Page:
What a shame that Mr. Brodhead came to Duke based on the notion that he was a great scholar.
“Revenge is mine,” saith the Lord.” Those are good words by which to live. But I doubt that the Lord would classify rebutting a falsehood and rebuking the telling of the falsehood as solely for the Lord to do. It’s healthy for both the body and the soul of the rebutter/rebuker and the one rebutted and rebuked deserves it.
Professor Emeritus Hershel Parker, America’s premier Melville expert, deftly took former Yale dean and current Duke president Richard Brodhead to task for a baseless criticism of the second volume of his Melville biography (the first earned Professor Parker Pulitzer Prize finalist status) that simultaneously reflected Mr. Brodhead’s presumption, ignorance and meanness masked by the illusion of scholarship and wit.
On November 29, 2007, Professor Parker, writing of himself in the third person, puckishly announced in a post on the LieStoppers message board:
"Well, Merry Christmas to Richard Brodhead. I have my first copies of MELVILLE: THE MAKING OF THE POET (Northwestern, 2008). It contains a couple of pages of extremely polite but devastating comments on Brodhead's inexplicable claim that Hershel Parker made up the book Melville finished in 1860 but could not get published, POEMS. Since 1922 everyone had known about Melville's instructions for its publication in his absence and its subsequent rejection by at least two publishers. In his determination to trash Parker's biography, Brodhead said that POEMS was merely a surmise of Parker's and that it was in a black hole that only Parker had the instruments to detect. Well, Melville's 12-point memo to his brother Allan on the publication of his verses had been in print since 1922, had been widely quoted, and had been reprinted in full in LETTERS (1960) and CORRESPONDENCE (1993), not to mention described in detail in Parker's biography. Every Melville scholar knew about it and even every Melville critic I had heard of, until Brodhead started a movement that other arrogant, ignorant and possibly malicious people followed.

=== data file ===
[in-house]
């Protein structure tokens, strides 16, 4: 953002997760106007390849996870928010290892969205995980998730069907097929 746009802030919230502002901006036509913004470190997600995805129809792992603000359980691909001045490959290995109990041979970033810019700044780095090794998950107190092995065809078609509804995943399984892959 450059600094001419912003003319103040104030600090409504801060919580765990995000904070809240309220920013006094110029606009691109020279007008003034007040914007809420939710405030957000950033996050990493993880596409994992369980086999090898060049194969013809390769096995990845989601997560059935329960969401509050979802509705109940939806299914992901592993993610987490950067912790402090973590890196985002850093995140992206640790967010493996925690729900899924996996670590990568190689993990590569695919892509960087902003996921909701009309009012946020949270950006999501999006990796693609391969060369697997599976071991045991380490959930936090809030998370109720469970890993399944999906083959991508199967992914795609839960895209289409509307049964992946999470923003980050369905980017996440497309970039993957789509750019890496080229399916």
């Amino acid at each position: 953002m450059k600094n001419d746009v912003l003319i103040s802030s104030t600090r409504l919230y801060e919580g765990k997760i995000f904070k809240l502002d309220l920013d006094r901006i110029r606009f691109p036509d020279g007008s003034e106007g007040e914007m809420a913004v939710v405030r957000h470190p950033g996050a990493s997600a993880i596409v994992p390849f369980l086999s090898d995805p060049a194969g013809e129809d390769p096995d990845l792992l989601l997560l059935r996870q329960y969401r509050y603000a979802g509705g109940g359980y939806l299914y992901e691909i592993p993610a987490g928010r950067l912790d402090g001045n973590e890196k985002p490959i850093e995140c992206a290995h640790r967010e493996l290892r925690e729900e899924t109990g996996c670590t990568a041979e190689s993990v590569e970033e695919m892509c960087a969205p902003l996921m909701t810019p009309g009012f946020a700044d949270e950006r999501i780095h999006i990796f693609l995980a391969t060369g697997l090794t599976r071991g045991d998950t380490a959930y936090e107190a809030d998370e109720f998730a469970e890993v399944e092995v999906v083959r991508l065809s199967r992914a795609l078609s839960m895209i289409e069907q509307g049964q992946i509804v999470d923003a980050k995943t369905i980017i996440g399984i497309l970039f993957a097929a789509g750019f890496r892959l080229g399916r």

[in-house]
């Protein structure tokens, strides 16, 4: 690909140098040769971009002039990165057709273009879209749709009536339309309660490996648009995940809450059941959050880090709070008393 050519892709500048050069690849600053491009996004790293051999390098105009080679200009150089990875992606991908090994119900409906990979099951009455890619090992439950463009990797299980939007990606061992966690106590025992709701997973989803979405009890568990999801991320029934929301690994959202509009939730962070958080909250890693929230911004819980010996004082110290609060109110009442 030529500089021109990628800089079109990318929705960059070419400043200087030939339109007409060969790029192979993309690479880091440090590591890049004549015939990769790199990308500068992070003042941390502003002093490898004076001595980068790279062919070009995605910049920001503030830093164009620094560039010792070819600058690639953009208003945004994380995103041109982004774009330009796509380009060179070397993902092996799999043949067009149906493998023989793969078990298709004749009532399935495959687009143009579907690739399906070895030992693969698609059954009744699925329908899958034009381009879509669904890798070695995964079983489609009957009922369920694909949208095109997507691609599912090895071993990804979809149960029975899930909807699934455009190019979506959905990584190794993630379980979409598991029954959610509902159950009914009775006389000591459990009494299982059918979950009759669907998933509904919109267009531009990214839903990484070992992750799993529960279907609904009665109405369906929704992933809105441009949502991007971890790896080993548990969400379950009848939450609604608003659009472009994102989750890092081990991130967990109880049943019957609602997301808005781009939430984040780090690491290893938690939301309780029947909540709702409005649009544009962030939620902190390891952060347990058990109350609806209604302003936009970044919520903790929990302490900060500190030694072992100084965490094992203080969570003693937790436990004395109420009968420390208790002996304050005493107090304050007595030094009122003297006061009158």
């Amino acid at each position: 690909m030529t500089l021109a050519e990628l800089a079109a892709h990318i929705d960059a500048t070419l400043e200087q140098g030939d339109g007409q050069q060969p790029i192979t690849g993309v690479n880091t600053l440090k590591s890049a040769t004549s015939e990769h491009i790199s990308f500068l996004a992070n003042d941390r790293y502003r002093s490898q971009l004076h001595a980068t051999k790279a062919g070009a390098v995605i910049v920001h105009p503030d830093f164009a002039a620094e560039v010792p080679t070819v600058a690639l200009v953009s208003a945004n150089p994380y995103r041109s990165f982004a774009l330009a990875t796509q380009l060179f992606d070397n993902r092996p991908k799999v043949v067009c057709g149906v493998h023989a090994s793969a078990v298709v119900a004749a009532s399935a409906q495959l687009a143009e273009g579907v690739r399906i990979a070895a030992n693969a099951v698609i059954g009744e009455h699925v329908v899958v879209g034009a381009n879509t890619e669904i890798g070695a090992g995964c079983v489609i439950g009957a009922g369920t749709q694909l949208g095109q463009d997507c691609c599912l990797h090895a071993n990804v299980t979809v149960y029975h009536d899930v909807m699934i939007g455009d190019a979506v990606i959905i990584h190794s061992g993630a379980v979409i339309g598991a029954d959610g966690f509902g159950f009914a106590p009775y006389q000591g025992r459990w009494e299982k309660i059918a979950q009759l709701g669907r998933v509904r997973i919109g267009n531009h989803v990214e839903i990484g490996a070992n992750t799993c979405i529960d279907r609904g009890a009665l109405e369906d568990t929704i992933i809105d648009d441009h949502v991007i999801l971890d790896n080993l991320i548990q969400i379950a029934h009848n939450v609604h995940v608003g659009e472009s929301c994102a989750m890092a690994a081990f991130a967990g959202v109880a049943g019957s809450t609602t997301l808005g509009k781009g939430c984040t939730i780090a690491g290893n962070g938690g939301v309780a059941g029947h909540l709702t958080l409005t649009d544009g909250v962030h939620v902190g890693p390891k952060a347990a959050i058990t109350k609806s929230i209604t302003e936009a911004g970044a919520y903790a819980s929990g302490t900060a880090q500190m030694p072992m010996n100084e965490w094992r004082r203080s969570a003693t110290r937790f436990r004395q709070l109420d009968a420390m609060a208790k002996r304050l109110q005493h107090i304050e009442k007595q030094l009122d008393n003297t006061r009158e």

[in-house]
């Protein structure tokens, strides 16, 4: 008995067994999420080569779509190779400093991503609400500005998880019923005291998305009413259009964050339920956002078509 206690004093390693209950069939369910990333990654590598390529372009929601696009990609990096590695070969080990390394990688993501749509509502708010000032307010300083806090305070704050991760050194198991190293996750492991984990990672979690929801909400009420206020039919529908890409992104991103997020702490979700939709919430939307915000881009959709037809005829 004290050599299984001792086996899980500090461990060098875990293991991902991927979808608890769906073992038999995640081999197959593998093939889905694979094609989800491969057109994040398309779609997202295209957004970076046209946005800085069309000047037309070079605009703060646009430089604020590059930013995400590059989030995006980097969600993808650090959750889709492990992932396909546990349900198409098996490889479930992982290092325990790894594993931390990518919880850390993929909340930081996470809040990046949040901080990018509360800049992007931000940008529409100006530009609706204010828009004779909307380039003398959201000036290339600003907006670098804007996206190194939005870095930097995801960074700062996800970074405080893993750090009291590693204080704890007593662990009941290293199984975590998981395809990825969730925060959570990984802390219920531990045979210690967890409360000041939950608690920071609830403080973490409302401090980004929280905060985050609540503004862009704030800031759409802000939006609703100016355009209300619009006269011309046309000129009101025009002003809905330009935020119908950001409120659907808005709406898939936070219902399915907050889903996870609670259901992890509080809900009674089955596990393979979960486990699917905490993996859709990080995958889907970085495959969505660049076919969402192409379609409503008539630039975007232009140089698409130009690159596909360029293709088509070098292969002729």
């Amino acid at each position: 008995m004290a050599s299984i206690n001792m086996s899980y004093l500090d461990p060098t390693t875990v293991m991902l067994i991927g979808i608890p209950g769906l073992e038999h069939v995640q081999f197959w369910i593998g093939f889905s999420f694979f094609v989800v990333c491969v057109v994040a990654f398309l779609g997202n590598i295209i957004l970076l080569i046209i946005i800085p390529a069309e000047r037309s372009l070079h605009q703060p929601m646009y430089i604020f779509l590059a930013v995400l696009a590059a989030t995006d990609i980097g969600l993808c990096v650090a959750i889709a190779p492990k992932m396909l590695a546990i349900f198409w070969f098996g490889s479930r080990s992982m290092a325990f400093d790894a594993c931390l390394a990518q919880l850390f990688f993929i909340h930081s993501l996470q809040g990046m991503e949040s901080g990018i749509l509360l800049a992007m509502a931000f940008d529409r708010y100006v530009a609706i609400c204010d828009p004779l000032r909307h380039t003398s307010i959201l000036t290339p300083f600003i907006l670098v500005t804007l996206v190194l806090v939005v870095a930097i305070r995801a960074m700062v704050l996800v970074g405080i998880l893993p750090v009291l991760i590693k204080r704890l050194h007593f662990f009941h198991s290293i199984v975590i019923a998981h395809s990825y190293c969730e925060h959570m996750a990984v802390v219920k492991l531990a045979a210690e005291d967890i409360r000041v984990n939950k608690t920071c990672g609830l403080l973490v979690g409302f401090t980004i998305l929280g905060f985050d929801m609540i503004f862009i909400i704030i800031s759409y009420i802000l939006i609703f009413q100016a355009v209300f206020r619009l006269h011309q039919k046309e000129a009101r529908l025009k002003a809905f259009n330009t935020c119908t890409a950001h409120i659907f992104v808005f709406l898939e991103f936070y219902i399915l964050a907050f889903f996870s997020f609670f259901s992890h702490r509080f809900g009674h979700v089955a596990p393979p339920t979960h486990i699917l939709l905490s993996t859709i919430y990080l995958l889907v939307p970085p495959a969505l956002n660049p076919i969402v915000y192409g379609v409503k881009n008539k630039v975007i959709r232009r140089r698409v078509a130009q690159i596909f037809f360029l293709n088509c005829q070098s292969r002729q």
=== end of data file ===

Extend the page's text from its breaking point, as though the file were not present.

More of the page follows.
"Brodhead knew that what marked Parker's work from the publications of all recent Melville critics was years of archival research and extreme accuracy, so he hit where Parker could be hurt worst, and succeeded in inflicting great damage. Andrew Delbanco echoed Brodhead, and Elizabeth Schultz echoed them both, doing really horrible damage to Parker's reputation. (Without a word of apology, Delbanco in a 2005 book referred to the existence of POEMS.)
"The mills of the gods grind slowly, but sometimes they finish grinding their superfine powder at opportune times. In October 2006 I focused on the lacrosse case, very late, and saw that Brodhead was trashing the reputations and lives of the three players just as he had trashed me (what do you do when the Dean of Yale College lies about you and older scholars in the New York TIMES?). Well, it was time to stop suffering in silence. I started writing about him and what he had done to prevent people from seeing the full trajectory of Melville's literary career when he implied that I made up POEMS (and also THE ISLE OF THE CROSS, the lost 1853 book).
"I was lucky enough--really extremely lucky--to get this article accepted by NINETEENTH-CENTURY LITERATURE in January 2007. Then a few days later Northwestern wanted PUBLISHED POEMS in the Northwestern-Newberry Edition of THE WRITINGS OF HERMAN MELVILLE. It was not ready, so I asked if they wanted the 'Historical Note,' which was about ready, and booklength. Send it, they said. I did, 10 minutes later, by email attachment. 5 minutes later they replied, 'We'll put it on the Fall list.' So I cut the NCL article in half and made it into the Introduction, retaining just enough of the exposé of Brodhead to do him good. And NCL amazingly got the article into the June 2007 issue, out in late July, before Nifong's night in jail and UPI [Until Proven Innocent: Political Correctness and the Shameful Injustices of the Duke Lacrosse Rape Case] and RHB's [Mr. Brodhead's]excuse for an apology. Timely, timely.
"10 months after that January e-mailing flurry, MELVILLE: THE MAKING OF THE POET is out. Miracle book. And a gorgeous little book, according to my wife, who has never raved so about the appearance of a book of mine, even three with covers by Sendak. I 'pre-ordered' some copies from Amazon just now so I can know how long it takes to get copies in hand. And I emailed the Duke Bookstores suggesting that they might try to get some copies before Christmas. Any other bookstores in Durham that should stock it? Hot Brodhead item!--Burness will have to have a few copies, surely.
"(It's not a reading of Melville's poetry. It's about how much poetry he knew and when he knew it and how seriously he studied criticism of poetry by the best people, such as the Scottish reviewers, and how seriously he studied works on aesthetics in defining for himself an aesthetic credo. He knew British poetry better than anyone I have ever met except possibly Christopher Ricks. And maybe Helen Vendler.)